American frontier life was on display at Woodside Ranch during Frontier Fest held Sept. 26-27. The first-time fest was held by a group headed by Wayne Rettig and John Rogers as a new outing for visitors and guests of the Mauston dude ranch.

“There’s a lot they can see and learn and get to explore the (life in the American) frontier,” said Rettig, aka Buffalo Bill. “We tell the people who come out, if it wasn’t for you coming to watch, we would be history.”

An estimated 800 visitors took in the weekend fur trade encampment and Wild West show. Along with Wisconsinites, Illinois folks traveled to take in the two-day event with the majority taking advantage of Saturday’s pleasant weather.

“One woman came three hours from Illinois with her granddaughter,” Rettig said. “A lot of people who came said they had the opportunity to see something they don’t usually get to see. We’re keeping this part of history alive.”

The fest offered visitors a glimpse of life during the 19th century, including a fur trade rendezvous of the early decades and a re-enactment of Buffalo Bill’s Wild West show performed before audiences during that century’s later years. Visitors could walk through a pre-1840s rendezvous encampment to get up close and personal with fur trader re-enactors.

Along with showing how the fur traders lived and camped when they gathered to trade furs for supplies, the re-enactors held competitions such as muzzle loading and (toma)hawk throwing.

A crew of around 80 people and 25 to 30 horses joined forces to reenact the famed Wild West era extravaganza put on by frontiersman Buffalo Bill Cody during the late 19th century and early 20th century.

Cody took his live-action show around the country and overseas during the later days of the 19th century and early 20th century. The show re-enacted Native American and settler interactions as well as buffalo hunts and cattle drives. Cody brought the show to Wisconsin 65 times during its run.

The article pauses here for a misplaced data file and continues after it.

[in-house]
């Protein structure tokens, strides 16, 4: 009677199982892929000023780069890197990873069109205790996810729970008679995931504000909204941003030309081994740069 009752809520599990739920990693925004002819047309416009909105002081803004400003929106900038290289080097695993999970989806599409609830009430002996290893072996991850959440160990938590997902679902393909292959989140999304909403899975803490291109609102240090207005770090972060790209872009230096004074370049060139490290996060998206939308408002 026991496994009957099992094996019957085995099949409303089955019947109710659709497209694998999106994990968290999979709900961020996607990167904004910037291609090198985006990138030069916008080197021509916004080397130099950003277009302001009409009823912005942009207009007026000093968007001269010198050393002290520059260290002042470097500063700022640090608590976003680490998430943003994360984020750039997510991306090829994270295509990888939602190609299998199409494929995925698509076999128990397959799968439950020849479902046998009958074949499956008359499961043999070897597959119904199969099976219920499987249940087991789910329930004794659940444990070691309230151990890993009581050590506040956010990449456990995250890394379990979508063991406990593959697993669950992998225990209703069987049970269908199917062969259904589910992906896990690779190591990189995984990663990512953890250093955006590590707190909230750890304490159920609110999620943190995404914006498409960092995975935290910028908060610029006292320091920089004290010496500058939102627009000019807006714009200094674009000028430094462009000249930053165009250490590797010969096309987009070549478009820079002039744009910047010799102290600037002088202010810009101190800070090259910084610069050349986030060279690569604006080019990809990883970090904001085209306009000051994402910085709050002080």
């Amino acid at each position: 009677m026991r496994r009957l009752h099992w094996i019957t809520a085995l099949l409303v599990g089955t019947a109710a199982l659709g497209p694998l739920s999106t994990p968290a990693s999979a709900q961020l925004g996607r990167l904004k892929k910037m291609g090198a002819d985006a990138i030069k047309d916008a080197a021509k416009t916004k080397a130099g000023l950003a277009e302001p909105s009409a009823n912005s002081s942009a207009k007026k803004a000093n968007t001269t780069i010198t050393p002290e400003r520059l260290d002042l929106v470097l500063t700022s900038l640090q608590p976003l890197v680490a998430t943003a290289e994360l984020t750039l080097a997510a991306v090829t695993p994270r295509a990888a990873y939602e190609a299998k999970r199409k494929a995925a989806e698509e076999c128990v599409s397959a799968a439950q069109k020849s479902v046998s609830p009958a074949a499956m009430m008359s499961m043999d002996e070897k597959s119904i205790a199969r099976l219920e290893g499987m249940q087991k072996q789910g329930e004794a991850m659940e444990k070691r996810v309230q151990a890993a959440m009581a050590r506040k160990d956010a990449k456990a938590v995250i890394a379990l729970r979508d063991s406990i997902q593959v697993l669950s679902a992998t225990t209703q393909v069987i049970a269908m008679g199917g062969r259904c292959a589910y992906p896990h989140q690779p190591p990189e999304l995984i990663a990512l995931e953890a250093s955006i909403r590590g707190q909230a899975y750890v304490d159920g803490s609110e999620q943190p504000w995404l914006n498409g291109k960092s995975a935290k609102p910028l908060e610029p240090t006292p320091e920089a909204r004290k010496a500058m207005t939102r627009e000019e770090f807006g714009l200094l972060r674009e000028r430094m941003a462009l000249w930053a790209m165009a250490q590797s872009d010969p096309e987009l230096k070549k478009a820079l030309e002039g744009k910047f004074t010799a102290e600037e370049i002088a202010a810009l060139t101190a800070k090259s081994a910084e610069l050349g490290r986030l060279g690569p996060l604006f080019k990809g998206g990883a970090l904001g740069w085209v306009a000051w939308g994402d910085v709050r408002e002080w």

The historic show and the modern-day version featured sharp-shooters demonstrating their prowess at hitting targets while horseback and from the ground. During the modern fest, renowned sharp-shooters Annie Oakley portrayed by Cathy Wagner, and Johnny Baker, the Cowboy Kid portrayed by Nick Miller, were among the performers in the hour and 20-minute daily performances. Other acts included trick riders and a Gatling gun demonstration.

Keeping the show as authentic as possible, a rare Mexican War era cannon was fired to alert visitors the show was about to start.

“The cannon is all brass,” Rettig said. “Most of the cannons of that war were melted down during the Civil War for other things. Ken Monroe of the 10th Wisconsin Artillery Battery owns the cannon.”

The loud cannon blast didn’t seem to faze the horses as much as might be anticipated.

“The horses flinched, but they didn’t mind it as much as I thought,” Rettig said. “I figured that so much concussive force was like thunder, which the horses have experienced. A lot of coordination is involved from a safety perspective. We want to serve up plenty of family fun and adventure for the public, while keeping things as safe as possible for all concerned.”

The fest’s host, Woodside Ranch, provided space for visitors to gather while practicing social distancing.

“People wanted to get out someplace where they could be less concerned about COVID” Rettig said.

Woodside Ranch, a family owned business, operates a resort and conference center on 1,200 acres in the Lemonweir River Valley. Some of its cabins were constructed in the 1850s, offering guests a truly rustic getaway.

“In the early 30s, it was a dude ranch with people from Chicago coming up to play cowboy,” Rettig said. “Today, they still have a huge trail riding operation with special activities such as breakfast outings.”

In addition to trail and hay rides, the conference center offers a petting zoo and pony rides, a lake for fishing and boating, outdoor activities such as nature hikes, archery and volleyball, an outdoor pool, fitness center, theatre, cocktail bar, dance hall and game room.

The trail ride concession was a popular feature during the Frontier Fest with folks eagerly waiting for a chance to experience the mode of travel of bygone days.

Woodside Ranch is planning to hold the event again next year, with dates to be finalized in the near future.